I thought I would not get to play even a single game, says Ruturaj Gaikwad (BCCI/IPL)
Ruturaj Gaikwad takes a pause before uttering, “I thought I would have to sit out of this IPL.” The dream had threatened to end in swab tests and pills. “To test positive for Covid-19 and get locked up in a hotel room for 22 days was quite difficult. It was my dream to play for the Chennai Super Kings.” Just as the 14-day quarantine ended, more bad news erupted at a feverish pace. Another positive Covid test, another week of isolation and fear. “That’s when I got worried. I thought I would not get to play even a single game,” he tells The Indian Express.
Gaikwad is now in Pune, after his life-turning last 10 days in UAE. From sequestered in a hotel to making an inauspicious IPL debut ( a first-ball duck against Rajasthan Royals) and to the dreamy finish with three back-to-back player-of-match awards, it’s been a rollercoaster ride for the 23-year old. Sunil Gavaskar called his batting a “delight to watch”; Kumar Sangakkara raved about his uncluttered mind, “So simple, beautiful batting”; Shane Watson called him a “young superstar in making, so composed” and Faf du Plessis purred, “looks like a young Kohli, doesn’t he? He stands up to pressure. That’s the quality you look for in young players to see if they get to the next level”.
It was a far cry from the feverish days, holed up in the hotel room. Binge-watching on Netflix initially helped. “I have lost track of the number of shows I have watched on Netflix. Narcos is my favourite. I think I might have watched it at least 3 times,” he says. Two days into isolation, during a Zoom call with his team-mates, MS Dhoni told him, “face it with a smile, it will be over in 14 days”. Phone calls with family and friends increased.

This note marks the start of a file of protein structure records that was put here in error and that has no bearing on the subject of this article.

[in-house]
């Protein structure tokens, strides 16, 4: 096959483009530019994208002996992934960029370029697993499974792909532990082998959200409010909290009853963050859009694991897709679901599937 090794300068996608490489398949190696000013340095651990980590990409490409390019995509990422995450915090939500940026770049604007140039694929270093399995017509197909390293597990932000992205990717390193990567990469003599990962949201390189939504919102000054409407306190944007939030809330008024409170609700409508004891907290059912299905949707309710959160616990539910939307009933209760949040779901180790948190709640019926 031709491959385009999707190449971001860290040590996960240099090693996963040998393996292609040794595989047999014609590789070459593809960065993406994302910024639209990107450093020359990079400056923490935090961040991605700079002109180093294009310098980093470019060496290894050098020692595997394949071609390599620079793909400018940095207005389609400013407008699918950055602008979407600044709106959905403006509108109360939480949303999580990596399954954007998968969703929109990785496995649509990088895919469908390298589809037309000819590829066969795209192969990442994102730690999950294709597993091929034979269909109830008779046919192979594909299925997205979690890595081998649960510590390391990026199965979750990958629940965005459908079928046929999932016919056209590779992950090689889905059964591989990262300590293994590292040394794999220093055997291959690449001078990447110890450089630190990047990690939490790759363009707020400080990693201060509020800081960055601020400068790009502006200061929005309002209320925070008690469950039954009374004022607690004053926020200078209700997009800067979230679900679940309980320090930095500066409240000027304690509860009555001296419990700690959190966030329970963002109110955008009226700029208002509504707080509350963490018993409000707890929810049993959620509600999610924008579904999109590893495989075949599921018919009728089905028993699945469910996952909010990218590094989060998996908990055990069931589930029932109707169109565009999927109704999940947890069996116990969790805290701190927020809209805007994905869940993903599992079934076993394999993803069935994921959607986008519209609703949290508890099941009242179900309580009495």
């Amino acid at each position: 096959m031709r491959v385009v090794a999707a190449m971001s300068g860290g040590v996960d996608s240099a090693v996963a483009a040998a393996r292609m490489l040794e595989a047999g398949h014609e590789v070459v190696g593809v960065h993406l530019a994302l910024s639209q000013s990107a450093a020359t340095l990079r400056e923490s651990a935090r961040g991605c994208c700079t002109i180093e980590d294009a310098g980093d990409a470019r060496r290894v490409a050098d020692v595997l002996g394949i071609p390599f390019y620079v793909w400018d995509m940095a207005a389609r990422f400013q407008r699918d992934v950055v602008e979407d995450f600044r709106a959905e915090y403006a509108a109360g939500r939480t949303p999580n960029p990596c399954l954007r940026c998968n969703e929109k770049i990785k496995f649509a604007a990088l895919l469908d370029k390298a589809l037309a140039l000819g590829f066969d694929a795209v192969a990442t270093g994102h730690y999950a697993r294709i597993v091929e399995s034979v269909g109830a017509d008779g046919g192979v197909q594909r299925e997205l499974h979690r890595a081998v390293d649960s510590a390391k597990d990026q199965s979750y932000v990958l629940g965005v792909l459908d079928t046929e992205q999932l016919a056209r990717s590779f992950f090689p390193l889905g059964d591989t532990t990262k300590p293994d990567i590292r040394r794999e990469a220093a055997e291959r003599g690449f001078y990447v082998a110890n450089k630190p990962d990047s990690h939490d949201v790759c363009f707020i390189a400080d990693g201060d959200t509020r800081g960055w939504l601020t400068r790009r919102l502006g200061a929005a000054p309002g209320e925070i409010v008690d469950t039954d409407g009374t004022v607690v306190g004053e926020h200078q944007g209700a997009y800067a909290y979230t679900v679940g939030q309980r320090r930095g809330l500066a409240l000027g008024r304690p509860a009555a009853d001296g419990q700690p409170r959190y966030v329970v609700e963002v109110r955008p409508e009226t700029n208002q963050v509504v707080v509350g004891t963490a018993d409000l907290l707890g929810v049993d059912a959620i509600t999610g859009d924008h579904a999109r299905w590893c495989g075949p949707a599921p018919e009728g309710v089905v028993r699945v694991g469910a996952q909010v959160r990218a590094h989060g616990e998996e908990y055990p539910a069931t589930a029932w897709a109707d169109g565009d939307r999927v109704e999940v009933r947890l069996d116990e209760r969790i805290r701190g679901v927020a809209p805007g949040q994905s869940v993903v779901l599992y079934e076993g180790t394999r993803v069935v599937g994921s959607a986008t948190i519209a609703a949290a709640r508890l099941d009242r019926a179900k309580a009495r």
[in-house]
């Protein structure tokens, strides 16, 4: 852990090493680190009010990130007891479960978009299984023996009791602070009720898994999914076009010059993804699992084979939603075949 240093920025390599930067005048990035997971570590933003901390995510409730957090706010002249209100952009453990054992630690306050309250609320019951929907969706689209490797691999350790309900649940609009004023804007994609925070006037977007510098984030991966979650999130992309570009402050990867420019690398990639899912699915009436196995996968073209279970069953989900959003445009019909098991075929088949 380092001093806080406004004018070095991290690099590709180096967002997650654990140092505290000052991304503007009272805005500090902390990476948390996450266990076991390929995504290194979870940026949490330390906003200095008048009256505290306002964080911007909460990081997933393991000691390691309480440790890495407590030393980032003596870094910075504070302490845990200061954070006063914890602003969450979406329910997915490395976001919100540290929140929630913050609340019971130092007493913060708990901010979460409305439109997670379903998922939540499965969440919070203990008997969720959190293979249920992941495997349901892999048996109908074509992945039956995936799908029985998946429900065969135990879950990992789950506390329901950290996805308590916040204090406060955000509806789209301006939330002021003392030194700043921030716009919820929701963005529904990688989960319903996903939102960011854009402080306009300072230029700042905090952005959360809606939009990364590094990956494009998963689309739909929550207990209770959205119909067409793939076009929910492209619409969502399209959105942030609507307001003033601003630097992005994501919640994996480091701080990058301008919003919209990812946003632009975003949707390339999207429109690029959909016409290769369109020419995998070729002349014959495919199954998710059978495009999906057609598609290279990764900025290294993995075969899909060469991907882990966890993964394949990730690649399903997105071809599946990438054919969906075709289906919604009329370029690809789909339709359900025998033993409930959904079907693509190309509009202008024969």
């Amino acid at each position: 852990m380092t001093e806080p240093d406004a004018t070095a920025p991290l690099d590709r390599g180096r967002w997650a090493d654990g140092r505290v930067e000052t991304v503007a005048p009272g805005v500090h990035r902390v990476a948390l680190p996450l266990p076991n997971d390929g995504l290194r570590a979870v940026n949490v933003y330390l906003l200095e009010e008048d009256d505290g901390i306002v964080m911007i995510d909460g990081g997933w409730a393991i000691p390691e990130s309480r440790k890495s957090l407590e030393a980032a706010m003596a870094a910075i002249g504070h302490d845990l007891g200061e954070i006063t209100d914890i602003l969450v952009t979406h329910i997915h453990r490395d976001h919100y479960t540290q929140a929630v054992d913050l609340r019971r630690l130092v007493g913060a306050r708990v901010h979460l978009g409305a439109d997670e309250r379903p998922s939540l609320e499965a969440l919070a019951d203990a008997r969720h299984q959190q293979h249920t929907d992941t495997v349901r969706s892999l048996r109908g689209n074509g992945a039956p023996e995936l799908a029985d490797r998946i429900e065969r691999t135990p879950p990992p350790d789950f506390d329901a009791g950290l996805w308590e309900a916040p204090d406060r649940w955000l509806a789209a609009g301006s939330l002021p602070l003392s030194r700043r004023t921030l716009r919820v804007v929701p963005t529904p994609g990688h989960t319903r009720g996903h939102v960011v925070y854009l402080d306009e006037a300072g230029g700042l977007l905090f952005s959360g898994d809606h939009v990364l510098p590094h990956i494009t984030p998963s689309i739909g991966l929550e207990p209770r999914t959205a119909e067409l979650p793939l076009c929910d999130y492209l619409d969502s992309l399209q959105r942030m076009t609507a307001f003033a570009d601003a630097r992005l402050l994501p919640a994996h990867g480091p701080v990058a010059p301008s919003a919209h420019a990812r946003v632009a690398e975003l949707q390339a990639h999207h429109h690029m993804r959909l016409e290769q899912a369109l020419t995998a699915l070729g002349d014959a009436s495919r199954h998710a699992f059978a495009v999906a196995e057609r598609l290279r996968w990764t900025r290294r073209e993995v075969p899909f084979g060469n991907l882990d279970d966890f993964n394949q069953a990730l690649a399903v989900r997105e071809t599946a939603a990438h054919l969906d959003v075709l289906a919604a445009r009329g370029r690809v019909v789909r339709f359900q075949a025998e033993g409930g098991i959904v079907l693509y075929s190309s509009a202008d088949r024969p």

Gloom drifted into the room, though. FOMO (fear of missing out) kicked in. Gaikwad stopped watching the IPL games during this period as it was a constant reminder of what he was missing out. He continued to inhabit the dramatic world of the drug cartel but exhaustion and fear returned as he tested positive again.
It would eventually take 22 days in quarantine and two negative tests for Ruturaj to get back to training. Two days after joining the team, Ambati Rayudu gets injured and Dhoni would ask the youngster to plug the hole in the middle order. “I was really excited to get the call-up. But I was still tentative and not 100% physically and mentally,” Ruturaj says. A first-ball duck on debut was followed by 5 against Delhi. These twin failures didn’t dent his confidence, he says as he was just happy to be out in the middle.
After a spate of losses, CSK team management decided to prop up Ruturaj as an opener with Faf du Plessis. For someone who is an opener in first-class cricket, this role suited him more. Frustratingly, though, this tweak didn’t yield instant results. Ruturaj would survive only 5 deliveries, before getting pinned on the front leg by Trent Boult’s inswinger for a duck. CSK would go down to Mumbai by 10 wickets, a result that ended their playoff hopes. During the team meeting the next day, Dhoni would give a pep-talk that unshackled Ruturaj’s mind. “We still have three matches to go. Let’s forget about the results and enjoy ourselves. Let’s play for this jersey and our fans,” Ruturaj recalls Dhoni’s words.
He scored 65 not out against Bangalore, 72 against Kolkata and 62 not out in the final league game against Punjab. These three match-winning knocks replete with crisp strokes would give the world a glimpse of his talent. The performances wouldn’t have surprised those who have followed his career. Last year, he finished with 440 runs in six Ranji Trophy games for Maharashtra. In the 2019 Syed Mushtaq Trophy, he scored 456 runs, to finish as the second highest run-scorer in that tournament. The performances earned him call-ups to India A tours and he was picked for 2018 ACC Emerging Teams Asia Cup. In the following year, he scored an unbeaten 187 against Sri Lanka A in Colombo. And then IPL happened.
In the here and now, he is in midst of another mandatory 14-day quarantine in India.
“By now, I am used to being in isolation,” he says. Looking back, he quips: “IPL has made me a better person. I have realised that in life, one should not take anything for granted. I have now learnt to enjoy the game more and remain in the present, because with so much happening in the world, you never know what the future holds.”
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